GLAND. In plants, a single cell or group of cells especially adapted to form and excrete some substances. Glandular cells are usually distin guished from others by the granular character of their protoplasm, especially when in the active state. Glands may be superficial or internal. Superficial glands may consist of a few cells or even a single cell, in which case they are often raised upon stalks and constitute the so-called glandular hairs, as upon the leaves of geraniums and primroses; they may have the form of disks upon short stalks, in which case the structure is known as a glandular scale; they may be groups of epidermal cells covering cushions of tissue, as in the so-called nectary (q.v.) in many flowers; they may be flush with the surface, pour ing their secretion into gland-lined pits or depres sions which may be narrow and deep or even branched canals, as in the nectar glands of some lily flowers. Internal glands in their simplest form consist of cells in which the secretion is formed and retained until released by the rup ture or crushing of the tissues, as in the gland cells of capers. Not uncommonly the gland-cells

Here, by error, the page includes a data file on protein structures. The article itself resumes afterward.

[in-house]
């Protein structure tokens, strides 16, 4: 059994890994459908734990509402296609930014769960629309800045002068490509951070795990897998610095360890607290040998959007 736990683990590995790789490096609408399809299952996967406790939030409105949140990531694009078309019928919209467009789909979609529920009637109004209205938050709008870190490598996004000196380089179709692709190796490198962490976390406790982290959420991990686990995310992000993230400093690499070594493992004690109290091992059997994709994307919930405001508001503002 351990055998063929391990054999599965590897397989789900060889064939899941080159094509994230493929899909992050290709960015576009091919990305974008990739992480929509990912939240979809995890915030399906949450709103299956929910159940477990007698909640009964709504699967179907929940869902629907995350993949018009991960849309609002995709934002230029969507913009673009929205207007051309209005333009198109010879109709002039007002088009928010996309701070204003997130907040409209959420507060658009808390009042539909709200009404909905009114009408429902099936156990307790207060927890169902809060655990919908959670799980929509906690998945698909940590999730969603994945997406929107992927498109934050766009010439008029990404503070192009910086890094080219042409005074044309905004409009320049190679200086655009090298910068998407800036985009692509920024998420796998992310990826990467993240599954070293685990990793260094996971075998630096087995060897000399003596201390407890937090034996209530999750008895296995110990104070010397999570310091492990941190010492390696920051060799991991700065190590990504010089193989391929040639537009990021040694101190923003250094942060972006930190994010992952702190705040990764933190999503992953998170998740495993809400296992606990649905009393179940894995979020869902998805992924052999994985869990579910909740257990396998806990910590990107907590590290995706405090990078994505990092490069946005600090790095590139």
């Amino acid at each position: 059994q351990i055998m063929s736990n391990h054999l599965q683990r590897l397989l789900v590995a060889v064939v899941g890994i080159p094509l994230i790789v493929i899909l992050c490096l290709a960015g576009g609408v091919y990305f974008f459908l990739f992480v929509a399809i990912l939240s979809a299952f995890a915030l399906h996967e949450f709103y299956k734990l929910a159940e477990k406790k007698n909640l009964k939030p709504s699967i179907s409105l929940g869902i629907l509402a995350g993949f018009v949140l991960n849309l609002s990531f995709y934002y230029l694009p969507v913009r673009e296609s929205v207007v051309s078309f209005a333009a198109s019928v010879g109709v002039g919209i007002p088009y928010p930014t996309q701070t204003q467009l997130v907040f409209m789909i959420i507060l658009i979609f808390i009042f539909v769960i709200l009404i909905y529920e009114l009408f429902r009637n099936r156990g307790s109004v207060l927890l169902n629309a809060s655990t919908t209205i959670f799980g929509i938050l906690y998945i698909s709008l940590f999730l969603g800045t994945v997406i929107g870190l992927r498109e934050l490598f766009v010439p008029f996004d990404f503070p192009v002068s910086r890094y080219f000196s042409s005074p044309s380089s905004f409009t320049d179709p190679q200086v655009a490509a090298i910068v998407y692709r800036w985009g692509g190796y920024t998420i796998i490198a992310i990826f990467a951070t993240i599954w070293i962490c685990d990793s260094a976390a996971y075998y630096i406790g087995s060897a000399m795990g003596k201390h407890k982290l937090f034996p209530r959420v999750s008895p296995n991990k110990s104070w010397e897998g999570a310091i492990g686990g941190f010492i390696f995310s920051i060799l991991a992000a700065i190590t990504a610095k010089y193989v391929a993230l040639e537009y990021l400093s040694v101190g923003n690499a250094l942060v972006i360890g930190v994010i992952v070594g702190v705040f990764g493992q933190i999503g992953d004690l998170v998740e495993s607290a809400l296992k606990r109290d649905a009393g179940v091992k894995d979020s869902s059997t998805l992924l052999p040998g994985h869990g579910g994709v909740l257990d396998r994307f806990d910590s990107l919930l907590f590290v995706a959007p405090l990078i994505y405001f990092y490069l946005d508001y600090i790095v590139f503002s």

are destroyed by the plant itself, in which case the freed secretion ochpies their place, as in the oil-glands of the orange and lemon rind; in other cases they line an internal spherical or tubular reservoir, into which the secretion is poured — as in the resin-tubes of pines (see figure).
Regarding the process of secretion nothing is definitely known. The secretion in most cases is formed by the protoplasm and within the cell wall; in others it may be developed at the sur face, the materials for it being secreted by the protoplasm. In superficial glands the secretion is sometimes pushed through the cell-wall as far as the cuticle. which it cannot penetrate, but which it lifts into a blister; e.g. the volatile oils secreted by many leaves.
Glands are named for the most prominent ma terial which they secrete, as water, lime, nectar, oil, and resin glands.